Consumer prices augur well for growth for the new administration; formal Brexit talks break out; China's consumers step forward; Argentina's bonds are well-bid
"The currency is very, very strong. We just have to protect our U.S. companies so they’re not forced abroad."
U.S. inflation: Trump's timing With the Presidential inauguration as backdrop, new inflation data signaled a gathering growth story. Consumer prices for December rose for a 5th consecutive month, up 0.3% from November, reaching a year-on-year growth rate of 2.1%, the largest 12-month increase since the period ending June 2014. Ex food and energy, the December monthly and annual rates were 0.2% and 2.2%, respectively. While these figures were higher than the Federal Reserve's (Fed) inflation target of 2%, the Fed's preferred measure hasn't yet reached that level; the Personal Consumption Expenditure (PCE) deflator rose only 1.4% year-over-year in November, the most recent available figure.
The inflation stats matter for three reasons: first, they suggest economic growth continued at the end of 2016, supporting expectations for a strong corporate earnings season – and by extension, current equity market valuations. Second, moderate pricing strength strengthens the FOMC's stated commitment to gradually raise the fed funds target rate during 2017. And third, they augur well for the possibility of continued growth in the new Trump administration.
U.K. and Europe: Breaking bad? In outlining her government's 12 priorities for negotiating the UK’s departure the EU, Prime Minister Theresa May left some pro-Brexit hard-liners with the impression that she supported their cause. Former UK Independence Party (UKIP) leader and Brexit supporter Nigel Farage called the speech "real progress". But some of the stated priorities seemed in line with a more conciliatory approach – including giving both houses of Parliament a vote on the terms of a final agreement, and trying to strike a trade deal as an "associate member" of the EU's single market. Thus, the speech appeared to contain enough to mollify both sides of the issue within the U.K., and could have also been designed to generate yet more opposition from the rest of the EU, to shore up support from the pro-Brexit crowd.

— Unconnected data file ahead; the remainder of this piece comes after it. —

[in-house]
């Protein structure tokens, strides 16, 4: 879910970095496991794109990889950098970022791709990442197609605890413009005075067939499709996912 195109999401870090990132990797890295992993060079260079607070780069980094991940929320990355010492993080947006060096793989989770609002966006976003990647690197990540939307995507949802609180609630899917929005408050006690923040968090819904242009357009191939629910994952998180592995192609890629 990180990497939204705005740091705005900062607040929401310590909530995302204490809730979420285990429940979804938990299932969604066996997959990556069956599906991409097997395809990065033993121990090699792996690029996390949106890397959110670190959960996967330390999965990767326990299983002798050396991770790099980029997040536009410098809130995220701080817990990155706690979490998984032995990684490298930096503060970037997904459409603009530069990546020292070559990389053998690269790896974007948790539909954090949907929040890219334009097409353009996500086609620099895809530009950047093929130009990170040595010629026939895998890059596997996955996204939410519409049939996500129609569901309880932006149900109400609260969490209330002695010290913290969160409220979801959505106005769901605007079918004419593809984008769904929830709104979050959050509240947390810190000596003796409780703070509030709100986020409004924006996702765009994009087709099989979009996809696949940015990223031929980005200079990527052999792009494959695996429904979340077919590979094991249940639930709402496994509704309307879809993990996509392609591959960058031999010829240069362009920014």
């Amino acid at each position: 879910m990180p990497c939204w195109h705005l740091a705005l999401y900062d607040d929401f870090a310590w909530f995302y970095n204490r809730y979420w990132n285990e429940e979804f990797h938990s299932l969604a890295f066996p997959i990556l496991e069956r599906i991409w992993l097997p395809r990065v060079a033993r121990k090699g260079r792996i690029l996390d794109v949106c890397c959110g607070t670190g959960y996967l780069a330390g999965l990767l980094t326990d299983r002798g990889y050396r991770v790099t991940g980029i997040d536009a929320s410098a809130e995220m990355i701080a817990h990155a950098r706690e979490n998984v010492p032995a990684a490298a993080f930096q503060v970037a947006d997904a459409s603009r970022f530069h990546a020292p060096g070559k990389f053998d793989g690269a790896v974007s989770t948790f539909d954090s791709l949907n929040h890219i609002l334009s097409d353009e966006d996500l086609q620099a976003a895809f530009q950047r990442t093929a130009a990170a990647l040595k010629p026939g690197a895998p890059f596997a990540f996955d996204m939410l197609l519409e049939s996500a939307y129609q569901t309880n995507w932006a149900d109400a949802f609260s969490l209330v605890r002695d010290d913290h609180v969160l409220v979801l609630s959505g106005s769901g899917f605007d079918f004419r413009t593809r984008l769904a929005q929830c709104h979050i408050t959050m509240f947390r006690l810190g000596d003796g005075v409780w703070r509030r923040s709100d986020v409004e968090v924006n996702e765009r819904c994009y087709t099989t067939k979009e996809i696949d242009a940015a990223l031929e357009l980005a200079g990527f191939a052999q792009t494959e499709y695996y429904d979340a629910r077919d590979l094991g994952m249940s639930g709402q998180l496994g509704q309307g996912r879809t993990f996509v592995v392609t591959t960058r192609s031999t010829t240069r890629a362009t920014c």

Argentina: Just-in-time bonds The government's offer of $7 billion 5- and 7-year bonds, priced to yield 5.625% and 7% respectively was met with demand for $22 billion, according to government sources – a strong welcome back by global markets. For Argentina, the closing of the sale removes some uncertainty over what the rate environment will be for emerging-market (EM) issuers after the Trump administration takes office. Borrowing costs for EM issuers jumped in the immediate aftermath of the U.S. election, reportedly persuading Latin American issuers to postpone at least $10 billion of international issues. But rates have receded since, encouraging issuers to close deals rapidly.
China: Consumers carry the day The final quarter of 2016 saw China's economy accelerate for the first time in two years – thanks in part due to retail sales -- with GDP rising 6.8% in the three months through December, from the year-ago period – slightly above expectations. Retail sales increased 10.9% from the year-ago December, above expectations, while industrial production rose 6%. Some of the fuel from this growth also came from loan growth of 15.4%, with outstanding credit now estimated to have reached over 2.6 times GDP. In order to support growth while keeping downward pressure off the yuan in the run-up to the end-of-January week long Lunar New Year holiday, the central bank injected a total of 845 billion yuan ($122.7 billion) into the financial system during the week, as of January 17th.